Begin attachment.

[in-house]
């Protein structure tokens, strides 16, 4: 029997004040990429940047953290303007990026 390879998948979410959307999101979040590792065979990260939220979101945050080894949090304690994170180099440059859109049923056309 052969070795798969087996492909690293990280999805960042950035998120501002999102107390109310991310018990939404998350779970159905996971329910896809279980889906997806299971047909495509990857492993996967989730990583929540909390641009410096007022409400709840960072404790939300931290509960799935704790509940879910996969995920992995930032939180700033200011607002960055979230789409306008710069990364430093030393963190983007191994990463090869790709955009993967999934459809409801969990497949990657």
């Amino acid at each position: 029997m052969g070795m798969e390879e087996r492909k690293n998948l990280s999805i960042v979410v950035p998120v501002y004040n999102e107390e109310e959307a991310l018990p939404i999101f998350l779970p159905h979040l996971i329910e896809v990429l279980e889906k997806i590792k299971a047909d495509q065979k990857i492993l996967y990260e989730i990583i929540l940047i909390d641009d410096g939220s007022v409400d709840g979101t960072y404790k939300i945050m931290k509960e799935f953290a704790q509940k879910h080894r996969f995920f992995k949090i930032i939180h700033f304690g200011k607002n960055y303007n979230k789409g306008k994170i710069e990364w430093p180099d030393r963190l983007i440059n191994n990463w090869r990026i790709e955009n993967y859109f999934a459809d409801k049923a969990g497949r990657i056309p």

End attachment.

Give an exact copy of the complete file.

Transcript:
[in-house]
């Protein structure tokens, strides 16, 4: 029997004040990429940047953290303007990026 390879998948979410959307999101979040590792065979990260939220979101945050080894949090304690994170180099440059859109049923056309 052969070795798969087996492909690293990280999805960042950035998120501002999102107390109310991310018990939404998350779970159905996971329910896809279980889906997806299971047909495509990857492993996967989730990583929540909390641009410096007022409400709840960072404790939300931290509960799935704790509940879910996969995920992995930032939180700033200011607002960055979230789409306008710069990364430093030393963190983007191994990463090869790709955009993967999934459809409801969990497949990657």
């Amino acid at each position: 029997m052969g070795m798969e390879e087996r492909k690293n998948l990280s999805i960042v979410v950035p998120v501002y004040n999102e107390e109310e959307a991310l018990p939404i999101f998350l779970p159905h979040l996971i329910e896809v990429l279980e889906k997806i590792k299971a047909d495509q065979k990857i492993l996967y990260e989730i990583i929540l940047i909390d641009d410096g939220s007022v409400d709840g979101t960072y404790k939300i945050m931290k509960e799935f953290a704790q509940k879910h080894r996969f995920f992995k949090i930032i939180h700033f304690g200011k607002n960055y303007n979230k789409g306008k994170i710069e990364w430093p180099d030393r963190l983007i440059n191994n990463w090869r990026i790709e955009n993967y859109f999934a459809d409801k049923a969990g497949r990657i056309p």